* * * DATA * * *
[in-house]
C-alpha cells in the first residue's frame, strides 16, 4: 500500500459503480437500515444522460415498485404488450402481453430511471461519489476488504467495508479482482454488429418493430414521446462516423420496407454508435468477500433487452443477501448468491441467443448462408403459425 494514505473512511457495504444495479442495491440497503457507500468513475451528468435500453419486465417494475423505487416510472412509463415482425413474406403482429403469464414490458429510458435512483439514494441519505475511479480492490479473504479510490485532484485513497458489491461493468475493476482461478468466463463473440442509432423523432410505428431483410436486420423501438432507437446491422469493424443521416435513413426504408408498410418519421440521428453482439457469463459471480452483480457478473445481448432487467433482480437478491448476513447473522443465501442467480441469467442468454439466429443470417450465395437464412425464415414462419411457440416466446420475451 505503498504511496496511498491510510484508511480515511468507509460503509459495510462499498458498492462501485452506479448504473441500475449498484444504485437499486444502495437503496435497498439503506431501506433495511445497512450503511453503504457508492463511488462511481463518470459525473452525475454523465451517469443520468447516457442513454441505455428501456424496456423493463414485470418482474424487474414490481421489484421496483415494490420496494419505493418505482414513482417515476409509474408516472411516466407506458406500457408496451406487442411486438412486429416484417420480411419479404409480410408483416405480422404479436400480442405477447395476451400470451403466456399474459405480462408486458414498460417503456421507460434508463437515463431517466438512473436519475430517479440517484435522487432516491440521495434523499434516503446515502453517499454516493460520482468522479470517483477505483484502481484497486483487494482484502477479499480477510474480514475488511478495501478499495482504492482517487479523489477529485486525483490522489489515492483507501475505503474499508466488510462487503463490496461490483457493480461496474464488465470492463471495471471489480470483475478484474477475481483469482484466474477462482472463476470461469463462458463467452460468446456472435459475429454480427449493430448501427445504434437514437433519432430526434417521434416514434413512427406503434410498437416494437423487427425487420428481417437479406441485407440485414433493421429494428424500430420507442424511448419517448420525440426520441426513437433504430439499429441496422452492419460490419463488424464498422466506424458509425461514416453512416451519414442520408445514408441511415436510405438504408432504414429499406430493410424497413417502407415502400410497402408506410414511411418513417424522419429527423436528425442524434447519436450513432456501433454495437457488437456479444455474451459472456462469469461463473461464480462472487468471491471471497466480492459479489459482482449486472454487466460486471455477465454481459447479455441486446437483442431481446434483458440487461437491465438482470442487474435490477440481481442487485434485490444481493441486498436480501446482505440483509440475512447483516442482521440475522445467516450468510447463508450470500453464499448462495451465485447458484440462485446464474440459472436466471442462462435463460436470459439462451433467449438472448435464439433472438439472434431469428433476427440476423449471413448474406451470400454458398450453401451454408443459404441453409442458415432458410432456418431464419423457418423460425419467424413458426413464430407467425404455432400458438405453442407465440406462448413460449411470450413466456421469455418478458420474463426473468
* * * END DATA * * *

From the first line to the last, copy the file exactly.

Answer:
[in-house]
C-alpha cells in the first residue's frame, strides 16, 4: 500500500459503480437500515444522460415498485404488450402481453430511471461519489476488504467495508479482482454488429418493430414521446462516423420496407454508435468477500433487452443477501448468491441467443448462408403459425 494514505473512511457495504444495479442495491440497503457507500468513475451528468435500453419486465417494475423505487416510472412509463415482425413474406403482429403469464414490458429510458435512483439514494441519505475511479480492490479473504479510490485532484485513497458489491461493468475493476482461478468466463463473440442509432423523432410505428431483410436486420423501438432507437446491422469493424443521416435513413426504408408498410418519421440521428453482439457469463459471480452483480457478473445481448432487467433482480437478491448476513447473522443465501442467480441469467442468454439466429443470417450465395437464412425464415414462419411457440416466446420475451 505503498504511496496511498491510510484508511480515511468507509460503509459495510462499498458498492462501485452506479448504473441500475449498484444504485437499486444502495437503496435497498439503506431501506433495511445497512450503511453503504457508492463511488462511481463518470459525473452525475454523465451517469443520468447516457442513454441505455428501456424496456423493463414485470418482474424487474414490481421489484421496483415494490420496494419505493418505482414513482417515476409509474408516472411516466407506458406500457408496451406487442411486438412486429416484417420480411419479404409480410408483416405480422404479436400480442405477447395476451400470451403466456399474459405480462408486458414498460417503456421507460434508463437515463431517466438512473436519475430517479440517484435522487432516491440521495434523499434516503446515502453517499454516493460520482468522479470517483477505483484502481484497486483487494482484502477479499480477510474480514475488511478495501478499495482504492482517487479523489477529485486525483490522489489515492483507501475505503474499508466488510462487503463490496461490483457493480461496474464488465470492463471495471471489480470483475478484474477475481483469482484466474477462482472463476470461469463462458463467452460468446456472435459475429454480427449493430448501427445504434437514437433519432430526434417521434416514434413512427406503434410498437416494437423487427425487420428481417437479406441485407440485414433493421429494428424500430420507442424511448419517448420525440426520441426513437433504430439499429441496422452492419460490419463488424464498422466506424458509425461514416453512416451519414442520408445514408441511415436510405438504408432504414429499406430493410424497413417502407415502400410497402408506410414511411418513417424522419429527423436528425442524434447519436450513432456501433454495437457488437456479444455474451459472456462469469461463473461464480462472487468471491471471497466480492459479489459482482449486472454487466460486471455477465454481459447479455441486446437483442431481446434483458440487461437491465438482470442487474435490477440481481442487485434485490444481493441486498436480501446482505440483509440475512447483516442482521440475522445467516450468510447463508450470500453464499448462495451465485447458484440462485446464474440459472436466471442462462435463460436470459439462451433467449438472448435464439433472438439472434431469428433476427440476423449471413448474406451470400454458398450453401451454408443459404441453409442458415432458410432456418431464419423457418423460425419467424413458426413464430407467425404455432400458438405453442407465440406462448413460449411470450413466456421469455418478458420474463426473468